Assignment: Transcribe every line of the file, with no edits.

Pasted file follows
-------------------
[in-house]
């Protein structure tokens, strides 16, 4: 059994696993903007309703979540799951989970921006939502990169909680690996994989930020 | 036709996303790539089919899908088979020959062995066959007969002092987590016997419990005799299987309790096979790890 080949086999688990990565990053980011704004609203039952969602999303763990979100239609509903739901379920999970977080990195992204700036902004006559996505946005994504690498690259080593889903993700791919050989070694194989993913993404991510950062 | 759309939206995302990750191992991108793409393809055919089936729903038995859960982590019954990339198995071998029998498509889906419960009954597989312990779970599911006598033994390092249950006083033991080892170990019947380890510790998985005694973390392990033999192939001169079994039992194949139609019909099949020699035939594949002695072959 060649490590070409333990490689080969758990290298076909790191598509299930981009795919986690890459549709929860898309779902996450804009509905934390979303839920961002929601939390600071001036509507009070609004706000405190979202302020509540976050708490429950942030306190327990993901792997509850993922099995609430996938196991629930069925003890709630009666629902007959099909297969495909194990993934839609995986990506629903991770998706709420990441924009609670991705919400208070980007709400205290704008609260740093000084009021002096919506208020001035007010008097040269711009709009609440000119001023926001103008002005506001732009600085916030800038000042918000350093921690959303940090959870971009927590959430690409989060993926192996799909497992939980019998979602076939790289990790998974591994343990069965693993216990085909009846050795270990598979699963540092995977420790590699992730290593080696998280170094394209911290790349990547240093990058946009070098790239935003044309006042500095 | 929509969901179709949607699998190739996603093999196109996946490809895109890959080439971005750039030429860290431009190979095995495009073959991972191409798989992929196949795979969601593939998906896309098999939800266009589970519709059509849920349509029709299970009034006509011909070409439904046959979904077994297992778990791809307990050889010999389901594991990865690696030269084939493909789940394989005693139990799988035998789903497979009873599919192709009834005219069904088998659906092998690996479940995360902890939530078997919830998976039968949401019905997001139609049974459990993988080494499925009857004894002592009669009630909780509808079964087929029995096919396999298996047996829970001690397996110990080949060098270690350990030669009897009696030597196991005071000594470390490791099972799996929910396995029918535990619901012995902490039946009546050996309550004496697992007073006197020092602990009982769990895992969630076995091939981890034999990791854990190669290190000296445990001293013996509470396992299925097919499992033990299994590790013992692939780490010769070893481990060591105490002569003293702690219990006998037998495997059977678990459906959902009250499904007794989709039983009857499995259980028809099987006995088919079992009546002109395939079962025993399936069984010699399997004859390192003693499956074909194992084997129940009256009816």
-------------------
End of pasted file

[in-house]
């Protein structure tokens, strides 16, 4: 059994696993903007309703979540799951989970921006939502990169909680690996994989930020 | 036709996303790539089919899908088979020959062995066959007969002092987590016997419990005799299987309790096979790890 080949086999688990990565990053980011704004609203039952969602999303763990979100239609509903739901379920999970977080990195992204700036902004006559996505946005994504690498690259080593889903993700791919050989070694194989993913993404991510950062 | 759309939206995302990750191992991108793409393809055919089936729903038995859960982590019954990339198995071998029998498509889906419960009954597989312990779970599911006598033994390092249950006083033991080892170990019947380890510790998985005694973390392990033999192939001169079994039992194949139609019909099949020699035939594949002695072959 060649490590070409333990490689080969758990290298076909790191598509299930981009795919986690890459549709929860898309779902996450804009509905934390979303839920961002929601939390600071001036509507009070609004706000405190979202302020509540976050708490429950942030306190327990993901792997509850993922099995609430996938196991629930069925003890709630009666629902007959099909297969495909194990993934839609995986990506629903991770998706709420990441924009609670991705919400208070980007709400205290704008609260740093000084009021002096919506208020001035007010008097040269711009709009609440000119001023926001103008002005506001732009600085916030800038000042918000350093921690959303940090959870971009927590959430690409989060993926192996799909497992939980019998979602076939790289990790998974591994343990069965693993216990085909009846050795270990598979699963540092995977420790590699992730290593080696998280170094394209911290790349990547240093990058946009070098790239935003044309006042500095 | 929509969901179709949607699998190739996603093999196109996946490809895109890959080439971005750039030429860290431009190979095995495009073959991972191409798989992929196949795979969601593939998906896309098999939800266009589970519709059509849920349509029709299970009034006509011909070409439904046959979904077994297992778990791809307990050889010999389901594991990865690696030269084939493909789940394989005693139990799988035998789903497979009873599919192709009834005219069904088998659906092998690996479940995360902890939530078997919830998976039968949401019905997001139609049974459990993988080494499925009857004894002592009669009630909780509808079964087929029995096919396999298996047996829970001690397996110990080949060098270690350990030669009897009696030597196991005071000594470390490791099972799996929910396995029918535990619901012995902490039946009546050996309550004496697992007073006197020092602990009982769990895992969630076995091939981890034999990791854990190669290190000296445990001293013996509470396992299925097919499992033990299994590790013992692939780490010769070893481990060591105490002569003293702690219990006998037998495997059977678990459906959902009250499904007794989709039983009857499995259980028809099987006995088919079992009546002109395939079962025993399936069984010699399997004859390192003693499956074909194992084997129940009256009816």